Dating apps are responsible for the rise in STIs and ‘potential HIV explosion’ claims expert
A leading sexual health consultant has warned that popular dating apps are fuelling the rise in sexually transmitted infections.
Dr Peter Greenhouse, an expert from the British Association for Sexual Health believes smartphone apps facilitate casual sex and in turn are fuelling the rise in STIs.
The expert revealed that dating apps also have the potential to cause a “HIV explosion”.
Speaking to BBC Radio 1’s Newsbeat, Dr Greenhouse said: "You could even be in a bar, swipe this way or that way and find that there's somebody on the other side of the bar who is up for it.
"So that must increase the rate of which you change partners or find new partners and that in itself has got to increase the risk of sexually transmitted infections."
Although the number of heterosexual people diagnosed with HIV in the UK has halved throughout the last decade, Dr Greenhouse revealed that modern day attitudes to casual sex could be responsible for a rise in the number of people contracting the infection.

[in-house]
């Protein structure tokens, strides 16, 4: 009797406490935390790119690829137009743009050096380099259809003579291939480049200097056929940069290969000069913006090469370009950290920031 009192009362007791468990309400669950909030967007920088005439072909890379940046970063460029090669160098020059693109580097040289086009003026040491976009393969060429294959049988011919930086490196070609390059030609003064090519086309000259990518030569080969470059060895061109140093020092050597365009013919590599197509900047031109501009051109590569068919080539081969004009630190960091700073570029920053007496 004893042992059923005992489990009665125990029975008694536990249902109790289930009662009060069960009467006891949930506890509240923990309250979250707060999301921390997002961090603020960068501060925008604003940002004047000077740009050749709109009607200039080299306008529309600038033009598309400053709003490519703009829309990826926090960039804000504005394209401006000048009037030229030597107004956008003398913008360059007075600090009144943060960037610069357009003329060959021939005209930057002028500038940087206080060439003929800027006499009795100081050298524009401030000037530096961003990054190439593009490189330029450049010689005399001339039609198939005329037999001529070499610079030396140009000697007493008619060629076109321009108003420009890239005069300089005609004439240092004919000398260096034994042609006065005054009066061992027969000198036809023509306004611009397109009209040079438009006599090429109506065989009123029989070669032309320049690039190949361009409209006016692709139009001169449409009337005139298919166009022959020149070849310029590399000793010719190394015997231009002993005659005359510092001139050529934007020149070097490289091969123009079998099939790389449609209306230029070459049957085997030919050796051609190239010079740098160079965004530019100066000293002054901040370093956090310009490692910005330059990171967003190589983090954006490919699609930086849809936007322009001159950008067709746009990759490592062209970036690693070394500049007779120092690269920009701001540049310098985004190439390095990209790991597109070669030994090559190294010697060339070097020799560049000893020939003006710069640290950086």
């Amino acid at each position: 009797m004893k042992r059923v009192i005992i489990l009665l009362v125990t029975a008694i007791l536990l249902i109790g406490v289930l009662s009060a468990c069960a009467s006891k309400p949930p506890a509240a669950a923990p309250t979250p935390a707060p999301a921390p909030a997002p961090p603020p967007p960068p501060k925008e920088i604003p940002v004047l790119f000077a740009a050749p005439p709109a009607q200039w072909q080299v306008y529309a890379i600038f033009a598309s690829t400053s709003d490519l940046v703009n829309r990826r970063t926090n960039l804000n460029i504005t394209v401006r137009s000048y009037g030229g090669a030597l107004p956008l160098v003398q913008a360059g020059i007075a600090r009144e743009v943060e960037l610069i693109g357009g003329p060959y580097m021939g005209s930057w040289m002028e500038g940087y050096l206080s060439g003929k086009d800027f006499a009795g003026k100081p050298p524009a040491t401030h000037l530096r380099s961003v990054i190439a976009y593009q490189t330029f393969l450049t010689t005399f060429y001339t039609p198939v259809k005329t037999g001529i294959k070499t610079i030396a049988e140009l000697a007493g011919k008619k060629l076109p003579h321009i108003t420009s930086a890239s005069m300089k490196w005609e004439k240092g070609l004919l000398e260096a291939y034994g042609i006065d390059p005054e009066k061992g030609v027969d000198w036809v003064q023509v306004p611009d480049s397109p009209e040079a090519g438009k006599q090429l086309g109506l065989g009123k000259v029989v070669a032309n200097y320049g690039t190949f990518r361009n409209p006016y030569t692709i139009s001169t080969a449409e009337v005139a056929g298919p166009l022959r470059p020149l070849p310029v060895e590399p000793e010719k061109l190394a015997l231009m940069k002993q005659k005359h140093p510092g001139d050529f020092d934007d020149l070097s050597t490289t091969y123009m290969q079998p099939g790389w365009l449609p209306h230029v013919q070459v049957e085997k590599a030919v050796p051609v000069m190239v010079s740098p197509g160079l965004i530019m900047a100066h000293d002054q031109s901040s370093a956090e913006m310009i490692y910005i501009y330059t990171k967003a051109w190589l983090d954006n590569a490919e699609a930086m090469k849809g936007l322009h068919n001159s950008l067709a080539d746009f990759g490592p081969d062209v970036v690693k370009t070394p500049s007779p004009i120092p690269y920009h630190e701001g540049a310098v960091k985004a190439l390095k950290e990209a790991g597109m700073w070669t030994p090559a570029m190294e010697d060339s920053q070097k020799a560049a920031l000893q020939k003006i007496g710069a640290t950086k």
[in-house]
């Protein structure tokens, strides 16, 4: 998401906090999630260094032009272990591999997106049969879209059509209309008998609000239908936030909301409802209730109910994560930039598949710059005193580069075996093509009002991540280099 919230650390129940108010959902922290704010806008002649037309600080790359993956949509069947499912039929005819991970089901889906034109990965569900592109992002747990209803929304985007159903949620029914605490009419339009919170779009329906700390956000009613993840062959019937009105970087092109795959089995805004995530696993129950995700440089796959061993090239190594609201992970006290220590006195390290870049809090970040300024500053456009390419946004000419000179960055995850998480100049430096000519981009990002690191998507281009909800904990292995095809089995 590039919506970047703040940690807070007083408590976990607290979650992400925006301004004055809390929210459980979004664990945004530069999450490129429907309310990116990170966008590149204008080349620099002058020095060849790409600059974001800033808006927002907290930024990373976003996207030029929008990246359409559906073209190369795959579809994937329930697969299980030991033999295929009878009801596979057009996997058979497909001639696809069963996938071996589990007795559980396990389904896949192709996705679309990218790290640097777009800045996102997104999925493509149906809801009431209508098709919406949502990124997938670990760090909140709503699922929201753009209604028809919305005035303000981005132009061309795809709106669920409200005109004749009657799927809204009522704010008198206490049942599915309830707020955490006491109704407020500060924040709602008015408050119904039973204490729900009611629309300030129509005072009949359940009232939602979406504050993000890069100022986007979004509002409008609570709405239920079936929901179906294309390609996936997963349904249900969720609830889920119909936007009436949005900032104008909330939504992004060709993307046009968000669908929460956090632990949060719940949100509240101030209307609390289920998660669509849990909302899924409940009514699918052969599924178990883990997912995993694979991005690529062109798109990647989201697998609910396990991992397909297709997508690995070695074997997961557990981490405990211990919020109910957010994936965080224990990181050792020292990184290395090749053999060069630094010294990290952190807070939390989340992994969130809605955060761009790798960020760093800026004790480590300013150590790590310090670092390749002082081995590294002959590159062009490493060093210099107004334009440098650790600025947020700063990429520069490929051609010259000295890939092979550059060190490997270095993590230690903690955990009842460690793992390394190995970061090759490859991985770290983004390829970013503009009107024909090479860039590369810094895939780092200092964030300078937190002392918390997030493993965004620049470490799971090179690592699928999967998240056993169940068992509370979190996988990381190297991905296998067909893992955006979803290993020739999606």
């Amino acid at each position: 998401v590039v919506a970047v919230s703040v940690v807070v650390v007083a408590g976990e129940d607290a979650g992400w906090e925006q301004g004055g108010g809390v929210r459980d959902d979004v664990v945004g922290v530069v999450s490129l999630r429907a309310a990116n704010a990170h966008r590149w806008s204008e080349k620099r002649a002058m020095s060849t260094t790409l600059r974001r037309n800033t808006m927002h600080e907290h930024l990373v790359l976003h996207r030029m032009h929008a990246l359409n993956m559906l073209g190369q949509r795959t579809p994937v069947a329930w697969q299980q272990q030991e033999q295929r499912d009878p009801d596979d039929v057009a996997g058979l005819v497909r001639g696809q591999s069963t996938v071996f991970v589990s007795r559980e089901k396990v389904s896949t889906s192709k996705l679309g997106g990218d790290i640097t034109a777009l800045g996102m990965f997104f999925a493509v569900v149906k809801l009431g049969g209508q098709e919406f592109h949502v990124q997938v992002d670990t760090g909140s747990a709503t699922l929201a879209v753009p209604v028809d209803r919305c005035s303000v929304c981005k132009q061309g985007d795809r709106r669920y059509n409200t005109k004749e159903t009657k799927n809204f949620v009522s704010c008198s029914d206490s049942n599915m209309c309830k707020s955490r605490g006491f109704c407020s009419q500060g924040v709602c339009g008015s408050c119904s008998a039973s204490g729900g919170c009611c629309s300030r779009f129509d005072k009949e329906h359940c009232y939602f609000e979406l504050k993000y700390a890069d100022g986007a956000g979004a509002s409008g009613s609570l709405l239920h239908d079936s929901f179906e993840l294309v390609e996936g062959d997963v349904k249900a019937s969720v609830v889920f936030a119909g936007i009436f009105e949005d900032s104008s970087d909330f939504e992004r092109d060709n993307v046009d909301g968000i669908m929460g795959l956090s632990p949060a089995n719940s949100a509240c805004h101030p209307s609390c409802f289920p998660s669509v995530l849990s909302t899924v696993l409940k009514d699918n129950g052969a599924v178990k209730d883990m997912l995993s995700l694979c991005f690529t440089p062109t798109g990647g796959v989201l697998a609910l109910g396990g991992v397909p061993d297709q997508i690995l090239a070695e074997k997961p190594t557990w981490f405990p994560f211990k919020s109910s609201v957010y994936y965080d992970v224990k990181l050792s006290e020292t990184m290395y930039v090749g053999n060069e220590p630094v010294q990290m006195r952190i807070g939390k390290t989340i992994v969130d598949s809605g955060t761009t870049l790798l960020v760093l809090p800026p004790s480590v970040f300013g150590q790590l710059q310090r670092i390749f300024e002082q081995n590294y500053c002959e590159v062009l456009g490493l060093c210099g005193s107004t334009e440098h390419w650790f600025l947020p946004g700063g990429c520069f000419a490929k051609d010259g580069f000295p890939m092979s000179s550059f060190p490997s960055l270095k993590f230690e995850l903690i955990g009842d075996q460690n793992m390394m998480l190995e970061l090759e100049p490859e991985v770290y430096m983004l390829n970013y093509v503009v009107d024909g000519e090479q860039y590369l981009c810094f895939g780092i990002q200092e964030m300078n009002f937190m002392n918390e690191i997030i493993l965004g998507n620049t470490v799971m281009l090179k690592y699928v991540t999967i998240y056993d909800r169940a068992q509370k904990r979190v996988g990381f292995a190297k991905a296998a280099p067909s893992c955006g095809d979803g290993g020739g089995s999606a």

"The thing that worries me is that we are just at a potential tipping point for HIV," he added.
"Because if enough people change partners quickly, and they have untreated sexually transmitted infections, it might just start an explosion of HIV in the heterosexual population. Apps could do that."
Thousands of people in Ireland and the UK use dating apps Tinder and Happn as a way of meeting potential matches.
Speaking to the Telegraph, Marie Cosnard, head of trends at Happn disputed Dr Greenhouse’s theory.
"Dating apps are following wider social trends and changing behaviours that have been unfolding for decades," she said.
"There's a liberalisation of attitudes towards the number of partners, the status of relationships, towards marriage, divorce, etc.
"So the rise of any STI is not really connected to dating apps themselves. The problem is much wider.
"People need to be more educated in terms of sexual health and to take their responsibilities, no matter how and where they've met their partner."